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TICTOC -Topology-Discovery and Clock-Discovery

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... Discovery and Clock-Discovery. TICTOC BOF IETF70. Stewart Bryant (stbryant_at_cisco.com) Agenda. What problems do these discovery mechanisms ... Clock Discovery ... – PowerPoint PPT presentation

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Title: TICTOC -Topology-Discovery and Clock-Discovery


1
TICTOC -Topology-Discovery and Clock-Discovery
  • TICTOC BOF IETF70
  • Stewart Bryant (stbryant_at_cisco.com)

2
Agenda
  • What problems do these discovery mechanisms
    solve?
  • Why should they be specified in the IETF?

3
Time Transfer in a Packet Network
  • To acquire time a client (slave) needs to receive
    time-stamped packets from a time server, AND it
    needs to know how old the packet is when it
    arrives.
  • All systems assume that the path is symmetric,
    and therefore age is half the round trip time.
  • Link delay is often (but not always) constant,
    but switch/router delay is load dependent.
  • There are three approaches to switch/router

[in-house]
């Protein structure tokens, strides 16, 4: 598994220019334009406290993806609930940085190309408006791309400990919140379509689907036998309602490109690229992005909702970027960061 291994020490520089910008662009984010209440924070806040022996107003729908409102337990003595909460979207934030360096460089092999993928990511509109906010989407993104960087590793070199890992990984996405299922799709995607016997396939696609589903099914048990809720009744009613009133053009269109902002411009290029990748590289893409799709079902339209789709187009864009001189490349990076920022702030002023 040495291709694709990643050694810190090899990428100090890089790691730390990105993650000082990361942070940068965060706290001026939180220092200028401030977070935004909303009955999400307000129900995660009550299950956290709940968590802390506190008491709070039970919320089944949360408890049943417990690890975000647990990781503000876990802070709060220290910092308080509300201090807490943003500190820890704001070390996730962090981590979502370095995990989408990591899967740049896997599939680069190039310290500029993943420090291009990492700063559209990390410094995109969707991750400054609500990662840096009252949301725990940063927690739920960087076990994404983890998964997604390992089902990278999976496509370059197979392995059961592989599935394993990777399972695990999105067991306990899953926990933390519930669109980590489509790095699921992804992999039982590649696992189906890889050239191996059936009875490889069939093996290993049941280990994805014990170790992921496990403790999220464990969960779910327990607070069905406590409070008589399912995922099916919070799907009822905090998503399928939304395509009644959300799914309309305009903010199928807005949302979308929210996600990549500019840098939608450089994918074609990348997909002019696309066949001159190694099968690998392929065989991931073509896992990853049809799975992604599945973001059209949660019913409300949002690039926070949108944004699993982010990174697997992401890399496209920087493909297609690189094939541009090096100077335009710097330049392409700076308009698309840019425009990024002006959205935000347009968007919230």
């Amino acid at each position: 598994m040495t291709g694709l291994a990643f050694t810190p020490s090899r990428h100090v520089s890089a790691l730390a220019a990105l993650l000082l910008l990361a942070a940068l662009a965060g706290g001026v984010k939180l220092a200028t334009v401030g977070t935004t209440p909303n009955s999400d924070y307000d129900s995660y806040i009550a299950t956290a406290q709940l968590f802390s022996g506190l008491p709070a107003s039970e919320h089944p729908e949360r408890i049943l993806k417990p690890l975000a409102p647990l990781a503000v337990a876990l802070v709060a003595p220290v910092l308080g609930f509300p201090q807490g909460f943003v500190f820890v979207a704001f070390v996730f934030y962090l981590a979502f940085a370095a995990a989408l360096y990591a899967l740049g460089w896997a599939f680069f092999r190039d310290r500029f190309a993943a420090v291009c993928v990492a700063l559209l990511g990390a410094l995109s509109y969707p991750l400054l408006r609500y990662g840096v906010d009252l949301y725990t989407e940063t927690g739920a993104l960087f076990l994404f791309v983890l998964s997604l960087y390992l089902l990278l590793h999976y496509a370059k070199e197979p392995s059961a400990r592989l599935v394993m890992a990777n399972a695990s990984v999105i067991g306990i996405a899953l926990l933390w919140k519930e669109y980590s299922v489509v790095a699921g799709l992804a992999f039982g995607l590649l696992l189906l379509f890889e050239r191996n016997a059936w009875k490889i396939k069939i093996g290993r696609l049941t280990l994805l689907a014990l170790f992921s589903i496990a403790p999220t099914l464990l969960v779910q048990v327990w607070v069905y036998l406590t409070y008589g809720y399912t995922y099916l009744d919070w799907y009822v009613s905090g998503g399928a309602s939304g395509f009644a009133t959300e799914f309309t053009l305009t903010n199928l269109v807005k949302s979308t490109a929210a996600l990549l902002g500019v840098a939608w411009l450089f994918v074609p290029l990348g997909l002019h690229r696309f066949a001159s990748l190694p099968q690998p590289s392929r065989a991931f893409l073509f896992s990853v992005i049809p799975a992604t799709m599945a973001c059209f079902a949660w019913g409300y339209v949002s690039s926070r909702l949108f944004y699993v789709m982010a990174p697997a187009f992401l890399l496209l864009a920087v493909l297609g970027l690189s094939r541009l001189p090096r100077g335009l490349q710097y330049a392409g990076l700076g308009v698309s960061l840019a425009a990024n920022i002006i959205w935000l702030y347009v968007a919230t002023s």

delay
  • Find the lucky packets that experienced minimum
    delay.
  • Boundary Clocks. Each switch/router becomes a
    client to its parent router closer to the time
    server and time server its child routers.
  • Transparent Clocks. Measure the queuing time at
    each switch/router and either
  • Correct the timestamp in packet or
  • Report the delay to the client.

4
Network Topology
  • Network topology is usually formed dynamically
  • It is usually the set of paths with the lowest
    routing metric.
  • The best metric path is usually chosen for
    highest bandwidth, but policy may be a factor.
  • The best data path may not be the best path for
    time and frequency transfer.

5
Lucky Packet Path
Master
  • Best data path from master to slave is M-A-B-C-S
  • At each router there is a probability that the
    timing pkt will be queued - O(phops)
  • Best time path may be M-D-S
  • Best timing path may not be available through the
    existing IGP
  • Best data path may not be reciprocal.

1
2
1
1
3
1
Slave
6
Boundary Clock Path
Master
  • Optimum data path is M-A-B-C-S
  • Data path A to D is via B and C, but B does not
    support boundary clock
  • IEEE1588 uses link local addressing/forwarding,
    application layer hellos, and application layer
    routing.
  • Is this the best approach in the IETF
    environment?

1
10
1
1
2
3
1
Slave
Note that the cascading of the clock servos
causes degradation of time quality. The extent is
implementation dependent. This was why IEEE1588
introduced transparent clocks.
7
Transparent Clock Mechanisms
One Step Transparent Clock
T
T
T
?t0
?t0 ?t1
?t0 ?t1 ?t2
T T ?t0 ?t1 ?t2
Two Step Transparent Clock
8
Transparent Clock Path
Master
  • Optimum data path is M-A-B-C-S
  • Data path A to D is via B and C, but B does not
    support transparent clock
  • Sync packet is an ordinary packet, and so cannot